I am also a Radio Amateur but mainly in the training area in Australia. Marcus Hazel-McGowns idea has merit but the bands allocated to the amateur fraternity are normally for amateur to amateur traffic. Quite a few countries class 3rd party or unlicensed traffic not legal within their borders. In this sense I would suggest going via the ITU (International Telegraphy Union) regarding a global allocation suitable for Earth-Satellite or Satellite-Satellite communication. This could be a digital form of radio (convert a G2 or G3 cell phone?). Whatever method needs to be simple enough to adapt and implement. Satellites could be in the form of Cube-sats that are launched concurrently with normal commercial satellites at a small premium. Just tossing ideas around.

Sep 26, 17 / Sco 17, 01 16:24 UTC

Accordingly to this record, from FCC, it seems the frequencies are "1610.73000000-1618.11000000 MHz" (1,6 GHz SHF).

Oct 11, 17 / Oph 04, 01 04:27 UTC

The FCC is only the Authority in charge of the radio frequency/bands within the United States. The ITU (International Telegraphy Union) is the correct place to approach for this problem as it is an international platform that negotiates with all countries. That approach is not likely to be done until Asgardia is recognised as a nation by the United Nations then things can progress there. Other countries also utilise 1.6GHz being for base to vehicle communications or radar. This is something that has to be done within the existing international systems that are already in place.

Oct 11, 17 / Oph 04, 01 14:02 UTC

I agree: was just reporting the things are being built (well... near to being launched).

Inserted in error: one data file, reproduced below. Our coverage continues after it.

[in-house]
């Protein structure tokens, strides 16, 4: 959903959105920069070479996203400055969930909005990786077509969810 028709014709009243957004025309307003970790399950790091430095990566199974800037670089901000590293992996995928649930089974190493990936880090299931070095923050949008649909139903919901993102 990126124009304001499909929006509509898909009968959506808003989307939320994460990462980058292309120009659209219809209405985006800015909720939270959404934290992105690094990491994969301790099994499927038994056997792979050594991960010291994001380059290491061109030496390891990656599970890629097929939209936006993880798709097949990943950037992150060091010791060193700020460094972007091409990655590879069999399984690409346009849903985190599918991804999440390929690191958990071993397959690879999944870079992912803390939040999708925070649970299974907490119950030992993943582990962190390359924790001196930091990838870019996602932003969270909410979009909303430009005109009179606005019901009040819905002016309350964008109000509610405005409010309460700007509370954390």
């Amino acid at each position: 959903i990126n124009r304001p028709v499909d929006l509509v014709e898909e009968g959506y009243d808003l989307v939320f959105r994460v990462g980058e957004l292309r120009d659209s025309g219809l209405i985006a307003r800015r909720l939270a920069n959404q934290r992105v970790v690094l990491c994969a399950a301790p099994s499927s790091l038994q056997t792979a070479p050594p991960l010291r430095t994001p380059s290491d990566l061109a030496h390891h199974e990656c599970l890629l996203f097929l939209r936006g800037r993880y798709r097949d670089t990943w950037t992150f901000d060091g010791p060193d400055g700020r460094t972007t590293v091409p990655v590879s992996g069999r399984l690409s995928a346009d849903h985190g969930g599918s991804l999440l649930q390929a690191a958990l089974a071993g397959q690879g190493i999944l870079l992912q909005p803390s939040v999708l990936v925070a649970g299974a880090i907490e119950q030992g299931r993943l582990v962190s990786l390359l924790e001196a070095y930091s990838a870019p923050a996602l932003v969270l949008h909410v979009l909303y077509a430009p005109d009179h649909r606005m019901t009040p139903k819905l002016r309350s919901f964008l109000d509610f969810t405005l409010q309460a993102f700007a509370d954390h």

The ITU process you describe will probably follow, IF UN will recognize Asgardia.
It remains a fact that, until that time, the sat's communication frequencies are the ones listed into the linked FCC document.

Nov 15, 17 / Sag 11, 01 20:41 UTC

In Canada we are governed by a body called the CRTC and they have strict rules as to the bands that are available to Amature Radio unless you have your class 2 ticket and are registered to use a higher wattage station.

It doesn't necessarily matter about what band other than picking one that is within the public/amature range for as many citizens of Asgardia withing their original nation or nation they are currently living in. Then we can just use our own encryption on the band correct?

Sven Aesirson


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Jul 29, 18 / Vir 14, 02 10:58 UTC

Sven, I would not suggest encryption of any form whilst using Amateur Radio allocations. A published form of bit stuffing would be OK but encryption would be out of line with 'ham' operations in any jurisdiction and would be perceived akin to espionage. Also remember it is without any pecuniary interest ie: not for financial gain either. Any satellite work would be for proof of concept, self education and development to bigger and bolder moves when it can be moved out of the 'ham bands' to a proper global allocation. Then encryption is a must.